Health Canada released a position on June 25, 2013 on highly refined oils that are derived from food allergen sources.
According to new food allergen labeling rules that took effect in August 2012, food manufacturers must declare when one of Canada’s top 11 allergens is an ingredient (or a component of an ingredient) in a packaged food.
However, since it is the protein in an allergenic food that triggers reactions, Health Canada says in its updated position on labeling that “ingredients that are derived from a food allergen but which have been processed in a way that removes the protein are not themselves considered to be food allergens.”
Here are some of the key points in the position on food oils:
• Peanut oil: The Canadian government agency says that, even when highly refined, manufacturers will still need to label for peanut allergen if peanut oil is an ingredient (or component) of a food.
• Tree nut and sesame oil: Health Canada says both forms of oil are often not highly refined, so they will continue to need to be labeled as allergens.
• Soybean oil: A big change is that food manufacturers will no longer need to declare most soybean oil as an ingredient. Health Canada writes: “The residual amounts of protein in highly refined soybean oil are very low, such that they are considered to be of no health significance for soy allergic individuals. This has been corroborated by food challenge studies. Therefore, highly refined soybean oils will not be considered food allergen sources and will not have to be labelled according to the enhanced allergen labelling regulations.”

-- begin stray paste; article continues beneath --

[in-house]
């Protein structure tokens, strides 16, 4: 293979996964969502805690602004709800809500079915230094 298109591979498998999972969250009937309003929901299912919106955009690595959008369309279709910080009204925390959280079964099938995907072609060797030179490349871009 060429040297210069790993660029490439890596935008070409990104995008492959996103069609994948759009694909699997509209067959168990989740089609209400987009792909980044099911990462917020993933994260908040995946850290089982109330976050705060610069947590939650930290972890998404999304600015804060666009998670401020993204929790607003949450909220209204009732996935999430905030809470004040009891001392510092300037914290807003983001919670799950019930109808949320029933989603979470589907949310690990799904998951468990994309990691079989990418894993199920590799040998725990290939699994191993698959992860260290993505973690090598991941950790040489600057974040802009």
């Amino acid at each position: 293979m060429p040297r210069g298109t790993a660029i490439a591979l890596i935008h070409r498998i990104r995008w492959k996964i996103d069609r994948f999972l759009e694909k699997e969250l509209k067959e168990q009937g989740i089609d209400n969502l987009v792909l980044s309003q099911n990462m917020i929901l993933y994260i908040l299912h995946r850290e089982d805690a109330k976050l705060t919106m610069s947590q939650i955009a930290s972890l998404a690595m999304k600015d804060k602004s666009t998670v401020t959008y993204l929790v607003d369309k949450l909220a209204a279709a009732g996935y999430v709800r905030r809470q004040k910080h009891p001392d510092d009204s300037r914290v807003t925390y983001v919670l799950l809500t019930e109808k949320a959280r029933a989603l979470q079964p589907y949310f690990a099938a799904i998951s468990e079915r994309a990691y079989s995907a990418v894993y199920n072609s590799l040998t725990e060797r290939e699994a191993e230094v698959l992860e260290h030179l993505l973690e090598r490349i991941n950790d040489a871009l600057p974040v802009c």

The agency can, however, require food manufacturers to provide evidence that the soy oil is, in fact, highly refined. (If not, it needs to be declared as an allergen if there is a “contains” allergy statement.)
Also, on a package label highly refined soy oil could be described as either “soybean oil” or “vegetable oil”, but the soy would not have to be listed in a “contains” allergy statement.
• Fish oil: Health Canada finds that fish oil is usually highly refined. As with soy oil, manufacturers will not need to declare this ingredient as an allergen. The agency adds that “if, however, a fish oil product was not highly refined, then the enhanced allergen labelling regulations would apply.”